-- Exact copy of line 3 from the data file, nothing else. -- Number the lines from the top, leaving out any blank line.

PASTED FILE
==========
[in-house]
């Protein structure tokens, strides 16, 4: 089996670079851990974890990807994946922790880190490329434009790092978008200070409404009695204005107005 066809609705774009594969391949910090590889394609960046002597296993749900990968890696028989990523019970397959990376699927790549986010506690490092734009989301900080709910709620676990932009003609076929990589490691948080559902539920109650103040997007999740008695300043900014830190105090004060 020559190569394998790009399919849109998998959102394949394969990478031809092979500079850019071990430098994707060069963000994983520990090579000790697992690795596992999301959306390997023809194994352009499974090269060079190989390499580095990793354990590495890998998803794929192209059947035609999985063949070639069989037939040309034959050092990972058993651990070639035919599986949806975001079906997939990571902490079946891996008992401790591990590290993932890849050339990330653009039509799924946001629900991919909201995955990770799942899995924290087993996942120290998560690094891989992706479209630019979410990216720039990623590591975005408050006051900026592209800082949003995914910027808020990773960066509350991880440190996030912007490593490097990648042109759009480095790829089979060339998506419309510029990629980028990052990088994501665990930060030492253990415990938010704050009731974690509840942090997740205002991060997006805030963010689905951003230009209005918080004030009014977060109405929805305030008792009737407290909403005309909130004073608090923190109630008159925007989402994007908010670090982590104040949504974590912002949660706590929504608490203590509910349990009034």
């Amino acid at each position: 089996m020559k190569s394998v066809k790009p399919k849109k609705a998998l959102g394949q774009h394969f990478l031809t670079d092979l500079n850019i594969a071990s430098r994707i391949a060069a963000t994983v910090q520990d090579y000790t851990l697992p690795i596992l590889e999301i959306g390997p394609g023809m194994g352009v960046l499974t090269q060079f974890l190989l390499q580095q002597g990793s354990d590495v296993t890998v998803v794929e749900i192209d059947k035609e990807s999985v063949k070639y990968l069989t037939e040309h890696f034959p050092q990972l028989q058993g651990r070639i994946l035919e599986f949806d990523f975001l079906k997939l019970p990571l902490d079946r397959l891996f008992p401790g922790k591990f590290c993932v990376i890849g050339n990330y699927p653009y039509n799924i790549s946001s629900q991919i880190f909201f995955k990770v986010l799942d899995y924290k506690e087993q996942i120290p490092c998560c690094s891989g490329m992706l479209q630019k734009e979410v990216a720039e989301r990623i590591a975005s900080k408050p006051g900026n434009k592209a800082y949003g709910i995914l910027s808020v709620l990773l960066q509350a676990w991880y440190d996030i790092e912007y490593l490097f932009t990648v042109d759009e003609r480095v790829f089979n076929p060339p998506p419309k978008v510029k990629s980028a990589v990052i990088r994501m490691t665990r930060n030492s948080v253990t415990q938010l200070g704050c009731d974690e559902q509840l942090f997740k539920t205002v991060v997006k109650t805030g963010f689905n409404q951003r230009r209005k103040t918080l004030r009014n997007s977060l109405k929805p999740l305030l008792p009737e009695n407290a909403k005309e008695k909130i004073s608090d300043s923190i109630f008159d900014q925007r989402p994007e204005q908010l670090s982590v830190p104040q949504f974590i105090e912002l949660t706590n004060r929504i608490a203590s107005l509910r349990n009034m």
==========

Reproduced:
């Amino acid at each position: 089996m020559k190569s394998v066809k790009p399919k849109k609705a998998l959102g394949q774009h394969f990478l031809t670079d092979l500079n850019i594969a071990s430098r994707i391949a060069a963000t994983v910090q520990d090579y000790t851990l697992p690795i596992l590889e999301i959306g390997p394609g023809m194994g352009v960046l499974t090269q060079f974890l190989l390499q580095q002597g990793s354990d590495v296993t890998v998803v794929e749900i192209d059947k035609e990807s999985v063949k070639y990968l069989t037939e040309h890696f034959p050092q990972l028989q058993g651990r070639i994946l035919e599986f949806d990523f975001l079906k997939l019970p990571l902490d079946r397959l891996f008992p401790g922790k591990f590290c993932v990376i890849g050339n990330y699927p653009y039509n799924i790549s946001s629900q991919i880190f909201f995955k990770v986010l799942d899995y924290k506690e087993q996942i120290p490092c998560c690094s891989g490329m992706l479209q630019k734009e979410v990216a720039e989301r990623i590591a975005s900080k408050p006051g900026n434009k592209a800082y949003g709910i995914l910027s808020v709620l990773l960066q509350a676990w991880y440190d996030i790092e912007y490593l490097f932009t990648v042109d759009e003609r480095v790829f089979n076929p060339p998506p419309k978008v510029k990629s980028a990589v990052i990088r994501m490691t665990r930060n030492s948080v253990t415990q938010l200070g704050c009731d974690e559902q509840l942090f997740k539920t205002v991060v997006k109650t805030g963010f689905n409404q951003r230009r209005k103040t918080l004030r009014n997007s977060l109405k929805p999740l305030l008792p009737e009695n407290a909403k005309e008695k909130i004073s608090d300043s923190i109630f008159d900014q925007r989402p994007e204005q908010l670090s982590v830190p104040q949504f974590i105090e912002l949660t706590n004060r929504i608490a203590s107005l509910r349990n009034m």